After a nearly six-month beta period, Myspace finally launched its new music-centric rebrand back in June. It launched as a decidedly new service – unlike any version of Myspace that’s ever been seen.
And now, the company is announcing some stats about user growth post relaunch.
According to Myspace, the site has grown from 24 million user pre-launch to 36 million users in roughly four months. And those users are trending toward the younger side – with 70% of the user base clocking in at under 35 years old.
Myspace credits its rebound to its original programming and new partnerships with artists and content producers:
Myspace attributes much of this early success to its decision to build out its content offering, partnering with premiere outlets, artists, and brands to develop and launch multiple franchises and a full slate of programming, including CRWN Presented by Myspace (Drake, Macklemore), Live At The Log Cabin Series (Run The Jewels, The 1975), and Music Video Collaborations With Artists We Like (TV On The Radio).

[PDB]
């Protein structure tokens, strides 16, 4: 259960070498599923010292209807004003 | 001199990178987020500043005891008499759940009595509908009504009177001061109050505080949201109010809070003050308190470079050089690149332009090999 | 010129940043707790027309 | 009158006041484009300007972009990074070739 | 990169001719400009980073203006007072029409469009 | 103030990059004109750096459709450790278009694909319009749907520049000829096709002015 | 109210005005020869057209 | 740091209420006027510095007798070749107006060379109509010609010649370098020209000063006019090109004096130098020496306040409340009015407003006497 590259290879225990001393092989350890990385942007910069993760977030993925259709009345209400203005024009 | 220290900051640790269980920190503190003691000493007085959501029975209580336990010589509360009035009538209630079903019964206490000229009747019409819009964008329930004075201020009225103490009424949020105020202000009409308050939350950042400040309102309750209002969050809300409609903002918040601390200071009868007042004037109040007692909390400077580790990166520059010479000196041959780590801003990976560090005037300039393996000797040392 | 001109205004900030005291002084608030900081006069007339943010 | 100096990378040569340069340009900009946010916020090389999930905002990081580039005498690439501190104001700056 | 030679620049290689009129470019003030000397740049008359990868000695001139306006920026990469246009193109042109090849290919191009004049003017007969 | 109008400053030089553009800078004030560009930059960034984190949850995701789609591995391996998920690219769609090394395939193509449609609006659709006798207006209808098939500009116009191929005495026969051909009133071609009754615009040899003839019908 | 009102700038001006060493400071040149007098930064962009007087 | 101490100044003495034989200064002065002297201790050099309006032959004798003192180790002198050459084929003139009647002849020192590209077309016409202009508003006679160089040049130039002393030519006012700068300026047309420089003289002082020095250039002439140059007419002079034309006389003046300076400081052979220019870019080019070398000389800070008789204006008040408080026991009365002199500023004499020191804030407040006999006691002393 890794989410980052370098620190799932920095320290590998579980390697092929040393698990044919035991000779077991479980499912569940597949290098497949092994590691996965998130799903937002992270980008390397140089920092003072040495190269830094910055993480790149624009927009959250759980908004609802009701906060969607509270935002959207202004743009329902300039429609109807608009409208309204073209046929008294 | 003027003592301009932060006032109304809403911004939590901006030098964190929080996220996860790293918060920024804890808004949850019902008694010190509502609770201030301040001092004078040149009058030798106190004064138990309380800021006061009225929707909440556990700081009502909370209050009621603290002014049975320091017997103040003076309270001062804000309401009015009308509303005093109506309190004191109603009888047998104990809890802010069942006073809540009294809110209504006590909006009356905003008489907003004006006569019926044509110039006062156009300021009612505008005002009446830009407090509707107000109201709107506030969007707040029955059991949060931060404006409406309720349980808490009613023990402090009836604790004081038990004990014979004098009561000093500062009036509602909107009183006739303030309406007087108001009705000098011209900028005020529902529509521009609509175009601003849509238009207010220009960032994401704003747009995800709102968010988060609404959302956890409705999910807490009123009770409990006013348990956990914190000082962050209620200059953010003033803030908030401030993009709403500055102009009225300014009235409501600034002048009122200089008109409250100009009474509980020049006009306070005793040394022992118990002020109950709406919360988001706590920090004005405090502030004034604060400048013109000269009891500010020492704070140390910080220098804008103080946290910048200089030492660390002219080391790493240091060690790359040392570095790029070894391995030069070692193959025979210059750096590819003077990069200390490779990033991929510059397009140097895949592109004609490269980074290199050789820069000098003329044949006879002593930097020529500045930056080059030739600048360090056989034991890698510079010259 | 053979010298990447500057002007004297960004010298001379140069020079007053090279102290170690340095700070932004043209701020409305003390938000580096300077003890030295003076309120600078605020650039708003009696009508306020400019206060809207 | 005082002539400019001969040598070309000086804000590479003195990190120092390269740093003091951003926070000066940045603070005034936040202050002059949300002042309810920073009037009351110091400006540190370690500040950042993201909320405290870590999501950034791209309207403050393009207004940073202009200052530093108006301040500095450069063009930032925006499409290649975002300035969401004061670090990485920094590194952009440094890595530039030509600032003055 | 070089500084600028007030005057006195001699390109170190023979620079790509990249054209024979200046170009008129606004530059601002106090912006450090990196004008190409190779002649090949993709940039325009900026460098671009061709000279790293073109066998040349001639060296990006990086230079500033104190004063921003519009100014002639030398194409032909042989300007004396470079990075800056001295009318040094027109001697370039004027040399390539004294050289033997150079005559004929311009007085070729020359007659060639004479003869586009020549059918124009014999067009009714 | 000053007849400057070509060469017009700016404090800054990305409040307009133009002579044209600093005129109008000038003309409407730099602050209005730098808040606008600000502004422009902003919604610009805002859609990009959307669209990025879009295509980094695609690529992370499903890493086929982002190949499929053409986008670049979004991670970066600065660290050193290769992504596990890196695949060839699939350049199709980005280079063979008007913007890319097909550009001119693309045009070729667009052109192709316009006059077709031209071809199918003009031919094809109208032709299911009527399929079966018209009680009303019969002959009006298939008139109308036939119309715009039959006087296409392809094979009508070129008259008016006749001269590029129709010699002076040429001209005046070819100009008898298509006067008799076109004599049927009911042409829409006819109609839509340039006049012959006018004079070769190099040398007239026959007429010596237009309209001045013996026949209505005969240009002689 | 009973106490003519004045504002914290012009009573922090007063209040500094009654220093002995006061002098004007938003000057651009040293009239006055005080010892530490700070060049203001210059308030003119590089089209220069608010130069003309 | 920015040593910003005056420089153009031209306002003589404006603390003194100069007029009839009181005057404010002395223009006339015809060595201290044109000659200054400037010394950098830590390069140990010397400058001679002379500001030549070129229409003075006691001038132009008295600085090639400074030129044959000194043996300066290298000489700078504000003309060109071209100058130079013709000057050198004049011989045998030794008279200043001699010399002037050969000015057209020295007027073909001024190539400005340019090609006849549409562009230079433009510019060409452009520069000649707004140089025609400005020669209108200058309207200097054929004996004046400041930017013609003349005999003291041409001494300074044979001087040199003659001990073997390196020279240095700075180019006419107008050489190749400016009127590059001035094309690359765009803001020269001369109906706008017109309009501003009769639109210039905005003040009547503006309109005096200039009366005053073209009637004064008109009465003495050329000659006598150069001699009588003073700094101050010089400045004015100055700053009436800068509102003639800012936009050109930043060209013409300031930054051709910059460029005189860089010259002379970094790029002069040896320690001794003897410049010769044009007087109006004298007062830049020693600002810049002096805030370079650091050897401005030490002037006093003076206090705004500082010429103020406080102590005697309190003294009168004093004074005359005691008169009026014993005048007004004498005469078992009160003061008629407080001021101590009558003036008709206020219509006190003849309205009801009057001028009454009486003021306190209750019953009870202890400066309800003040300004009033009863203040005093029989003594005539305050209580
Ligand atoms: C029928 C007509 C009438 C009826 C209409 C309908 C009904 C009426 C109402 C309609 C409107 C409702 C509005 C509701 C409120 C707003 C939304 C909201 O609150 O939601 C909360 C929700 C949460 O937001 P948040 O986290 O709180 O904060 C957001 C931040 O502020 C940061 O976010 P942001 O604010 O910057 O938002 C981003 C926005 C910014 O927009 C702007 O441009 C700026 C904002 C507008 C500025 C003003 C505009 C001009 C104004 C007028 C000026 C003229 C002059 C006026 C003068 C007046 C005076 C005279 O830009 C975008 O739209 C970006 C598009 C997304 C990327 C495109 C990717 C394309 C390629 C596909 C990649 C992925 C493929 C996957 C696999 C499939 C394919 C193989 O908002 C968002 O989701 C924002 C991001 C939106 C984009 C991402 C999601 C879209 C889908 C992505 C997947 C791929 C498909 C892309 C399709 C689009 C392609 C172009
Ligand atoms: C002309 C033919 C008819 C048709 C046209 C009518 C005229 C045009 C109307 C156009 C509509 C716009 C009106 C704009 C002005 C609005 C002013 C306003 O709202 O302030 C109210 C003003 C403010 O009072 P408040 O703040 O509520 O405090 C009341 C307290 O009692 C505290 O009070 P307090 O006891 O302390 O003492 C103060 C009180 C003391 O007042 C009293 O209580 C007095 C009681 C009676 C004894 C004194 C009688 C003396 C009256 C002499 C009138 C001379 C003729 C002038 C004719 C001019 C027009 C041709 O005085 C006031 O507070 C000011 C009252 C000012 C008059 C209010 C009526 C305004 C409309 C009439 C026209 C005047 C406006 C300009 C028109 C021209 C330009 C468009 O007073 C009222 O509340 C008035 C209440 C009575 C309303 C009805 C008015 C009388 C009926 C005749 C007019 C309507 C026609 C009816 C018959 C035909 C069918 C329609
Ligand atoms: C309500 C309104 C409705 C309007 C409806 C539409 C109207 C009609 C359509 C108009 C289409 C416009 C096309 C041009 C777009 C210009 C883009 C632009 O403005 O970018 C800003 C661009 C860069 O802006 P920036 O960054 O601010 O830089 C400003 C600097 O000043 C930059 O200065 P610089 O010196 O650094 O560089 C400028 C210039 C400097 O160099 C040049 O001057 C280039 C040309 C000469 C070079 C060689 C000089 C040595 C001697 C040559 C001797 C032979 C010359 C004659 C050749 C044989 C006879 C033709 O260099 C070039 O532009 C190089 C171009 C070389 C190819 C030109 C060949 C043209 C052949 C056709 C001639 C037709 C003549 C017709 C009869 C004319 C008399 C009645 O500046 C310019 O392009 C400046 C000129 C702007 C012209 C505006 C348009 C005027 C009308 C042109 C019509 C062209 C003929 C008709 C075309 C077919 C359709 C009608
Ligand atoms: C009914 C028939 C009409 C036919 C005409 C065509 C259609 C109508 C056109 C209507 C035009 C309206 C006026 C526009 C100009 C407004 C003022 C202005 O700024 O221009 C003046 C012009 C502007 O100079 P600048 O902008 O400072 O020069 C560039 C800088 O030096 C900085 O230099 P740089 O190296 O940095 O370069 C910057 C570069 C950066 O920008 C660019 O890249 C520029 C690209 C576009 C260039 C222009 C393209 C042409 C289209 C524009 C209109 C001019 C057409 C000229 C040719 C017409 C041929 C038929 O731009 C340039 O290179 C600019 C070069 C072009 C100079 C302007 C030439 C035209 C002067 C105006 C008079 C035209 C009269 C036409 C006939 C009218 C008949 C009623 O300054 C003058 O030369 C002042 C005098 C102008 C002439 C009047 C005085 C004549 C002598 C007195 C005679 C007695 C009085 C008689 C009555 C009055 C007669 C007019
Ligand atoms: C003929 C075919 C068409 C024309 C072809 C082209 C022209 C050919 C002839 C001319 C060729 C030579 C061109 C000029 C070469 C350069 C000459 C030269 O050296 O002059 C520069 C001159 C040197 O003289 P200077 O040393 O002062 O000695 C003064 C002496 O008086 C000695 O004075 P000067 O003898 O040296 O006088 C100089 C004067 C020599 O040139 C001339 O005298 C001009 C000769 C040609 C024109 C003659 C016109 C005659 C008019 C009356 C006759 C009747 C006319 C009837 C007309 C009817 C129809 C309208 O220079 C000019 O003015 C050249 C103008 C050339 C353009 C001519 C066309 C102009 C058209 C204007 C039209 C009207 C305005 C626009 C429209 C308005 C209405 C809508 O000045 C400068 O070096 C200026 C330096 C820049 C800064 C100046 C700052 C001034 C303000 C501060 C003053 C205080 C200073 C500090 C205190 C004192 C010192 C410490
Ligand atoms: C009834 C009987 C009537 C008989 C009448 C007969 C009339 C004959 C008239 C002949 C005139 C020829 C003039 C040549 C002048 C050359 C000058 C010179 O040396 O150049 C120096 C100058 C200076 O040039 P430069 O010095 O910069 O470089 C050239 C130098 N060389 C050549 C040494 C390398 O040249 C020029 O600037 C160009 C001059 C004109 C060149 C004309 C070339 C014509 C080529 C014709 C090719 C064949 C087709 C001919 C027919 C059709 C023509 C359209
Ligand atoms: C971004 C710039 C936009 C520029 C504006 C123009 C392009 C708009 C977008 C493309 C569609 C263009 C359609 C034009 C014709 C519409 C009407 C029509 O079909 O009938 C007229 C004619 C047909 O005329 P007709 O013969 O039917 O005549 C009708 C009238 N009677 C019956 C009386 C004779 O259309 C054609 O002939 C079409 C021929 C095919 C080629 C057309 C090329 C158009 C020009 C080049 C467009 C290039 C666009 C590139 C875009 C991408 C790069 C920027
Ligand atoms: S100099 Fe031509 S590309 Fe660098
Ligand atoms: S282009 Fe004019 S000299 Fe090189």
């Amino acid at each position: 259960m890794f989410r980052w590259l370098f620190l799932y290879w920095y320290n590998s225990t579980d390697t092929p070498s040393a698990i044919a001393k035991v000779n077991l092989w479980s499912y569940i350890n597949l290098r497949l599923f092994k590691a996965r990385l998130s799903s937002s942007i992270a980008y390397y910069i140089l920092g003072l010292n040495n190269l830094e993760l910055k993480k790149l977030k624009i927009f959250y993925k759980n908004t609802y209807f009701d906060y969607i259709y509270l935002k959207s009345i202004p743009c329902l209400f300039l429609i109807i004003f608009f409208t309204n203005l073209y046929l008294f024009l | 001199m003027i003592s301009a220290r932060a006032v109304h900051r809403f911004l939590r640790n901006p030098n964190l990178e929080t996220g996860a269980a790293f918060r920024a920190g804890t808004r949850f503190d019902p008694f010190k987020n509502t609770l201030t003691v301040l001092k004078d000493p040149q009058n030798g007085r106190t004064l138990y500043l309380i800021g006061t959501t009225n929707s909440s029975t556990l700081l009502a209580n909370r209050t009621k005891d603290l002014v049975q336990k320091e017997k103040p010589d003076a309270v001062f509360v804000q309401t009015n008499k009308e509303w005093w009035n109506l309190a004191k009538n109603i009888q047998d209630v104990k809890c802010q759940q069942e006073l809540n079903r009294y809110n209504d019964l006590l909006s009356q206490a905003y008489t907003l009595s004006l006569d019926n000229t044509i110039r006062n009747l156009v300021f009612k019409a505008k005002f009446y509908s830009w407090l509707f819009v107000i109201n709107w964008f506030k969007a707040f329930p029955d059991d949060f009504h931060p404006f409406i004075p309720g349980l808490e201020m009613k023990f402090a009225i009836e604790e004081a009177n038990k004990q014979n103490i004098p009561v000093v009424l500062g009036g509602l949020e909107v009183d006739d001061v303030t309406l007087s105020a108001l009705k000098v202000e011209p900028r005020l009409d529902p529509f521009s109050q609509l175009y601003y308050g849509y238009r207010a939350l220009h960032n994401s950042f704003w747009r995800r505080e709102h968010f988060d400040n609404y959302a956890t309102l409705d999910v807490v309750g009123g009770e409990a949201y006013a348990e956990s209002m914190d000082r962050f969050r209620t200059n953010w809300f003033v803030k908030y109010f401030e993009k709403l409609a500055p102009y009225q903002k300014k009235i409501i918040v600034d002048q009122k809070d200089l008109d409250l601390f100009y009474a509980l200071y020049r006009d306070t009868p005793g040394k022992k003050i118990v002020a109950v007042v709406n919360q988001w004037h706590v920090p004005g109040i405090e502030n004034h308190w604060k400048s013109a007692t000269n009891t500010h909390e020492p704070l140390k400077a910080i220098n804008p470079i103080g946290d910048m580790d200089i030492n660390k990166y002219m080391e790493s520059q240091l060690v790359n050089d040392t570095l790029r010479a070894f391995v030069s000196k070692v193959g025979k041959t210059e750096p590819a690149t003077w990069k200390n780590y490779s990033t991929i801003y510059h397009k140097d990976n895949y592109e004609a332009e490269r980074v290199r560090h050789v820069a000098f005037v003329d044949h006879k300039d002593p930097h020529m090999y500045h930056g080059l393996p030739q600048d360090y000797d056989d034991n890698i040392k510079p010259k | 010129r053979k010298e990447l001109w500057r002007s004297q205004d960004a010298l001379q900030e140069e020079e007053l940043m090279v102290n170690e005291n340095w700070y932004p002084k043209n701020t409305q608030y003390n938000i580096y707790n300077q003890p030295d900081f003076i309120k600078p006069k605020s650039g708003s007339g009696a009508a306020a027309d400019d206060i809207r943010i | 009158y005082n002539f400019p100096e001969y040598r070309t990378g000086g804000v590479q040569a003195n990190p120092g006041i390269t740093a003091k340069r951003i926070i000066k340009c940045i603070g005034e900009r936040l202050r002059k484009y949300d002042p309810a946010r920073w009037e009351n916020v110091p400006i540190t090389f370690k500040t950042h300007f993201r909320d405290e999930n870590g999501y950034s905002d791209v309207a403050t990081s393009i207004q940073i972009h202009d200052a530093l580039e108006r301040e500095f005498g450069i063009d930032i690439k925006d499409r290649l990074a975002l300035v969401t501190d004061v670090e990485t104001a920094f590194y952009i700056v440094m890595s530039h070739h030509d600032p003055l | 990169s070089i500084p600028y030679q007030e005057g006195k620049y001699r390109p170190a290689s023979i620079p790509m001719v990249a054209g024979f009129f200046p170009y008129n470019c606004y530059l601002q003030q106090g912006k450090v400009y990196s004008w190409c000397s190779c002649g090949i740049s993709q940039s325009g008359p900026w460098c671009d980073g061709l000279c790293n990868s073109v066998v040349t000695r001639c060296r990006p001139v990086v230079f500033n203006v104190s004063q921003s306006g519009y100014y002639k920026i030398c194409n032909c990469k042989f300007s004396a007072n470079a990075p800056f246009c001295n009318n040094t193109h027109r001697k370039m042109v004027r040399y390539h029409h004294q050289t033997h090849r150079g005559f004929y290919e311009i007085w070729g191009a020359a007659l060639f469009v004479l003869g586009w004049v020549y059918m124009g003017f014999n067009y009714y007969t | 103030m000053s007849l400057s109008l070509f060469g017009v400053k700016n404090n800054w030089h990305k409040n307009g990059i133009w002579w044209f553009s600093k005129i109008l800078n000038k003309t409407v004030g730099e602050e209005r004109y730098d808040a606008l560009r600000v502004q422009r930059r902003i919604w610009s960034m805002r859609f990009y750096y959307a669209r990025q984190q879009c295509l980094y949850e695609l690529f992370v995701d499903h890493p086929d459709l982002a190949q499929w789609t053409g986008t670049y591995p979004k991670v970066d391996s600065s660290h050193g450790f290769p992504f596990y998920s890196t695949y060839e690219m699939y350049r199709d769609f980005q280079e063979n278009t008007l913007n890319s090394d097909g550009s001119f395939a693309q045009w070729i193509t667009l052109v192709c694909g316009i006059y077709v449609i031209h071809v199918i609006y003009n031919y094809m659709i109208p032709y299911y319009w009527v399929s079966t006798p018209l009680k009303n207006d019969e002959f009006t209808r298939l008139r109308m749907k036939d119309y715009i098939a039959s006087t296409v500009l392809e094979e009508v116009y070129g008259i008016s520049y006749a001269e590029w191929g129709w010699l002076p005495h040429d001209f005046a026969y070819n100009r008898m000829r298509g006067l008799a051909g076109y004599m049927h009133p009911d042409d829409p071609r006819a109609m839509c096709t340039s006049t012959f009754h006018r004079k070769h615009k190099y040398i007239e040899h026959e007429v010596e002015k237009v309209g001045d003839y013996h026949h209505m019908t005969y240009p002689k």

In addition to original programming, Myspace has also invested in developing high-production-quality live streams, leveraging its platform to bring physical experiences to audiences everywhere. Spanning events, concerts, and traditional television programming, live streams, such as Bud Light 50/50/1, X-Games Music, and the Jimmy Kimmel Live Stream program, have been a key driver in engaging new audiences on Myspace.
Despite this growth, it’s going to be a long road back for the once-dominant social network. The numbers speak for themselves. In the two weeks following New Myspace’s launch out of beta, the service grew by 7 million users. And in the past three months, that growth has slowed to just 5 million users.
Sure, growth is growth – but those aren’t the most promising numbers. It’s true that Myspace has turned its focus to music, even more so that being a true social network – it’s kind of a hybrid. But with some many streaming music option and so many social networking options, is Myspace destined to once again get lost in the flood? Time will tell, but the company does seem happy to be at least moving in the right direction – even if that movement is a bit slow.